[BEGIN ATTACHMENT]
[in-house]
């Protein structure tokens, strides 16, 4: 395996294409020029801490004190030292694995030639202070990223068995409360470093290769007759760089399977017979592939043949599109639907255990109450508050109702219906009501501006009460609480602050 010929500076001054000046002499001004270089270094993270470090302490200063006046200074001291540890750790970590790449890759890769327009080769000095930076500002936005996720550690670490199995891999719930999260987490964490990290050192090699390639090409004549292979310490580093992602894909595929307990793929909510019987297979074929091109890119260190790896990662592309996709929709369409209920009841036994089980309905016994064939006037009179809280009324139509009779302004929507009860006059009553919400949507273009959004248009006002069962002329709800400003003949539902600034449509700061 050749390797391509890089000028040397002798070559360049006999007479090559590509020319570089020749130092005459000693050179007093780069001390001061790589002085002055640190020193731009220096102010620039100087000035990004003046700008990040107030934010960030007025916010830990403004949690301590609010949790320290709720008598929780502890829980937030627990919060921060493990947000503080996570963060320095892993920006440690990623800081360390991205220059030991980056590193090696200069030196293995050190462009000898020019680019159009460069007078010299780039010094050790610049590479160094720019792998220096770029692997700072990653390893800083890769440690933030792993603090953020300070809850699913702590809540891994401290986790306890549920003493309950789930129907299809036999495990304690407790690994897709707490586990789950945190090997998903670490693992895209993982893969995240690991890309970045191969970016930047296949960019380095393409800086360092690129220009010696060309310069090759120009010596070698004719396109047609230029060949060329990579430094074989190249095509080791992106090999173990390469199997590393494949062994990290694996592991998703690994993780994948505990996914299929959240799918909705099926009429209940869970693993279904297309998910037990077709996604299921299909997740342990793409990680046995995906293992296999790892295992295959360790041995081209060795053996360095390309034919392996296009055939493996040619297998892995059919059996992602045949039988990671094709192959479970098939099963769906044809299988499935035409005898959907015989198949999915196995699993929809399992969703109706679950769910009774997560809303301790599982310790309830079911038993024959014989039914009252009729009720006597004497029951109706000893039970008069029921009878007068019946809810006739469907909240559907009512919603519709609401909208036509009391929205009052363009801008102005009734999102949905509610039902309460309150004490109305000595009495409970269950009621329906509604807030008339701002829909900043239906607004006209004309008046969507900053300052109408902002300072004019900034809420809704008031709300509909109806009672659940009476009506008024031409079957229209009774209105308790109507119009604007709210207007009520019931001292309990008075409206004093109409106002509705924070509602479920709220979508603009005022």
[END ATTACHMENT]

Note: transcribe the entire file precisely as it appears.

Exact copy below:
[in-house]
């Protein structure tokens, strides 16, 4: 395996294409020029801490004190030292694995030639202070990223068995409360470093290769007759760089399977017979592939043949599109639907255990109450508050109702219906009501501006009460609480602050 010929500076001054000046002499001004270089270094993270470090302490200063006046200074001291540890750790970590790449890759890769327009080769000095930076500002936005996720550690670490199995891999719930999260987490964490990290050192090699390639090409004549292979310490580093992602894909595929307990793929909510019987297979074929091109890119260190790896990662592309996709929709369409209920009841036994089980309905016994064939006037009179809280009324139509009779302004929507009860006059009553919400949507273009959004248009006002069962002329709800400003003949539902600034449509700061 050749390797391509890089000028040397002798070559360049006999007479090559590509020319570089020749130092005459000693050179007093780069001390001061790589002085002055640190020193731009220096102010620039100087000035990004003046700008990040107030934010960030007025916010830990403004949690301590609010949790320290709720008598929780502890829980937030627990919060921060493990947000503080996570963060320095892993920006440690990623800081360390991205220059030991980056590193090696200069030196293995050190462009000898020019680019159009460069007078010299780039010094050790610049590479160094720019792998220096770029692997700072990653390893800083890769440690933030792993603090953020300070809850699913702590809540891994401290986790306890549920003493309950789930129907299809036999495990304690407790690994897709707490586990789950945190090997998903670490693992895209993982893969995240690991890309970045191969970016930047296949960019380095393409800086360092690129220009010696060309310069090759120009010596070698004719396109047609230029060949060329990579430094074989190249095509080791992106090999173990390469199997590393494949062994990290694996592991998703690994993780994948505990996914299929959240799918909705099926009429209940869970693993279904297309998910037990077709996604299921299909997740342990793409990680046995995906293992296999790892295992295959360790041995081209060795053996360095390309034919392996296009055939493996040619297998892995059919059996992602045949039988990671094709192959479970098939099963769906044809299988499935035409005898959907015989198949999915196995699993929809399992969703109706679950769910009774997560809303301790599982310790309830079911038993024959014989039914009252009729009720006597004497029951109706000893039970008069029921009878007068019946809810006739469907909240559907009512919603519709609401909208036509009391929205009052363009801008102005009734999102949905509610039902309460309150004490109305000595009495409970269950009621329906509604807030008339701002829909900043239906607004006209004309008046969507900053300052109408902002300072004019900034809420809704008031709300509909109806009672659940009476009506008024031409079957229209009774209105308790109507119009604007709210207007009520019931001292309990008075409206004093109409106002509705924070509602479920709220979508603009005022």